Technology trends are not only disrupting the business environment of today, but is also shaping the way in which business will be conducted in future, as technology is destined to play a bigger role in the workplace of the future.
The learners of today, therefore have to be properly prepared to meet the challenges of tomorrow, and provided with the right educational base to be empowered to become tomorrow’s business and political leaders, innovators and inventors. Education together with job opportunities, is a large part of government’s poverty alleviation plans within the National Development Plan (NDP) 2030. For this plan to be realised, government needs to partner with public, private and non-governmental sectors.
Simply providing low-cost mobile devices to schools is not going to solve the local educational system problems, improve graduation levels or boost job placement rates. While technology can play a profound role in teaching and learning and can have a direct impact on student outcomes, it needs to be applied correctly, with proper training, connections and integration.
A three pillar model for success: Pillar 1 – devices & services
Putting technology in the classroom alone rarely bears any fruit and what educational institutions need for success is a three pronged approach to their digital transition. Firstly, learners need to be provided with affordable devices together with the right tools and services to overcome challenges and assist learners in being productive anywhere, anytime, using any of their devices.
Brescia House School for instance rates the use of technology as a high priority for all learners at the school. The girls use different devices to suit the needs to the various age groups, for example iPads are used in the Foundation Phase; Windows-powered tablets are used in the Intermediate Phase and touch screen laptops are used in the High School. Even with their fast Internet speeds, their varied devices, and their carefully-managed Office 365 programme, Brescia House School faces regular challenges from load-shedding and occasional connectivity glitches.
Whilst these challenges may stifle the Internet use for a while, Microsoft’s offline applications enable the school to continue with their curriculum until the power and connectivity are restored and the teachers and headmistresses agree that the innovation, organisation and improvement that ultimately come from the innovative use of technology in the classroom compensates for the minor challenges faced from time to time.
Pillar 2 – Trained teachers
Secondly, for learners to excel and continually develop with the help of technology, their teachers need to be trained since the educator is the delta between the devices, existing content, and traditional means of education. In order to effectively use technology to amplify or bolster student learning and outcomes, the teacher must be properly trained to weave technology into classroom curriculum for their overall advantage.
Phuti Ragophala, the principal of Pula Madibogo Primary School in Limpopo uses technology to enhance teaching and learning despite the challenges of limited resources and overpopulated classrooms. This Microsoft Innovative Educator Expert not only sets up projects for her learners to develop 21st century skills she also trains teachers in her community to access Microsoft online courses and tools so that they can also engage their learners using technology.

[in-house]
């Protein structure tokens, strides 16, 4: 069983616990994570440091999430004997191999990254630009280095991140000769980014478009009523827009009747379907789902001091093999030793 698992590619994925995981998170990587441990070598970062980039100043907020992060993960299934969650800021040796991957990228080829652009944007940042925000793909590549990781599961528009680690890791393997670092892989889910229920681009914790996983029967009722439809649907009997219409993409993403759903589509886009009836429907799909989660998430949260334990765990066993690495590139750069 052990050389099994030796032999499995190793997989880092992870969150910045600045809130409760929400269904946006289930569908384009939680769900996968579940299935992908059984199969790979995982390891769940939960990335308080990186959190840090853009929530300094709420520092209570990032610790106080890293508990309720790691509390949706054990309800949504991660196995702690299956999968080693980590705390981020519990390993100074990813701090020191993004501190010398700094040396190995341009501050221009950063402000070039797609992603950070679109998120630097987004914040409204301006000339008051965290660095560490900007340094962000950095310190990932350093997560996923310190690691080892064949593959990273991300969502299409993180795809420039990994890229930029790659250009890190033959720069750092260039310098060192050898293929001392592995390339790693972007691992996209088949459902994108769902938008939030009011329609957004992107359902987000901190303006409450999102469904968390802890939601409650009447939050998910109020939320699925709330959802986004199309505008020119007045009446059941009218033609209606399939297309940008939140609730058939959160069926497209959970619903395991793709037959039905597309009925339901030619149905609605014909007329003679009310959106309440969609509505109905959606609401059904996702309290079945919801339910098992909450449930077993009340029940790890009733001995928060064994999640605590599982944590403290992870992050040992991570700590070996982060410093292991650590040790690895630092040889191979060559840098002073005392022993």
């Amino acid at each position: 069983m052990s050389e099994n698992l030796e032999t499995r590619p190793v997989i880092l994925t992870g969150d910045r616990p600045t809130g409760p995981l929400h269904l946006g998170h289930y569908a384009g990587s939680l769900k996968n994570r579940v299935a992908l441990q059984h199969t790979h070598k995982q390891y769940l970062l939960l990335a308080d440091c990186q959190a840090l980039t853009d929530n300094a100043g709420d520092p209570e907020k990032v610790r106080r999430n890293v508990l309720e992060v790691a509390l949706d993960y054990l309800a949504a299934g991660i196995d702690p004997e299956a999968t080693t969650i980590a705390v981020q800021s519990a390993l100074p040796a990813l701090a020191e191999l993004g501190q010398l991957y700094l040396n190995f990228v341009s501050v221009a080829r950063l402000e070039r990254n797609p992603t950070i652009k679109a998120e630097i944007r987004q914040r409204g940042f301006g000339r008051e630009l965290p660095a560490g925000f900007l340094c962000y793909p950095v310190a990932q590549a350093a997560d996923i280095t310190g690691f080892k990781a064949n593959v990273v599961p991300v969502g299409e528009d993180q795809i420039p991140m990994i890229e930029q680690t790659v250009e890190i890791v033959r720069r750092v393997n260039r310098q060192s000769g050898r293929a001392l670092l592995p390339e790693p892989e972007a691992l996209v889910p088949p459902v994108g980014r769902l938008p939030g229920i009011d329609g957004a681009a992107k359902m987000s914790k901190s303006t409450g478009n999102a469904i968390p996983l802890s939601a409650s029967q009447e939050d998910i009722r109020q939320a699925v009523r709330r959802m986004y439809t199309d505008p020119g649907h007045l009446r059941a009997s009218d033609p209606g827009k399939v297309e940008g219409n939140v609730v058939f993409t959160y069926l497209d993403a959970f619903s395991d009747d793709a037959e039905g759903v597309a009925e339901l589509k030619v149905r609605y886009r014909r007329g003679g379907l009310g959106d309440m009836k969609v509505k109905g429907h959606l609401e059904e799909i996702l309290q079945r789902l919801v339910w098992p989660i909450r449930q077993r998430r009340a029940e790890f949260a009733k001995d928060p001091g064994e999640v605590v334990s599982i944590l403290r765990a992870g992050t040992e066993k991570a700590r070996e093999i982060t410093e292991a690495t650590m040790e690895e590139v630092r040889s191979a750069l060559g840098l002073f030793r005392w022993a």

Pillar 3 – Innovative content to bring lesson plans to life
As technology evolves, teachers must become more innovative with the content they teach. These teachers need to adopt solutions that not only ensure that they get the content from the lesson plans across, but get to do so without having to sacrifice creativity that enable learners to benefit more from their lessons. Products such as Minecraft: Education Edition, Sway, and Skype help educators bring new creativity and engagement to the classroom.
One such tool – Microsoft OneNote – is currently being underused according to Microsoft Innovative Educator Expert Linda Foulkes. Foulkes asserts that OneNote is a powerful tool for connected classrooms because it can be used to provide tutorials for subjects in and out of the classroom, and can also be put to use as a multimedia note taker and as a subject resource to share live with both teachers and learners.
In addition to showing teachers how they can use OneNote as a tool to organise lessons, collect resources and set up class activities, Linda actively uses OneNote to curate and share resources that teachers can use to integrate technology into their lessons.
Microsoft supports teachers through learning communities that offer resources and peer connections by way of programs like the Microsoft Innovative Educators, which enables teachers to connect, share best practices, and help break down barriers together. The company is creating immersive and inclusive experiences that inspire lifelong learning, stimulate development of essential life skills – communication, collaboration, critical thinking, creativity, character, citizenship and computational thinking – and supports educators in guiding and nurturing learner passions.
“The success of the digital transition of education depends on more than devices and connectivity,” says Claudia Johnston Education Sector Lead at Microsoft South Africa. “It also requires that learners have access to tools and creative content to get the most out of their lessons while teachers have the support they need to make classes and sessions more memorable, interactive, and relevant for their learners. Doing so will allow Microsoft to play a key role in imparting the youth of today with the hard and soft skillsets they require to be successful in the workplaces and boardrooms of tomorrow.”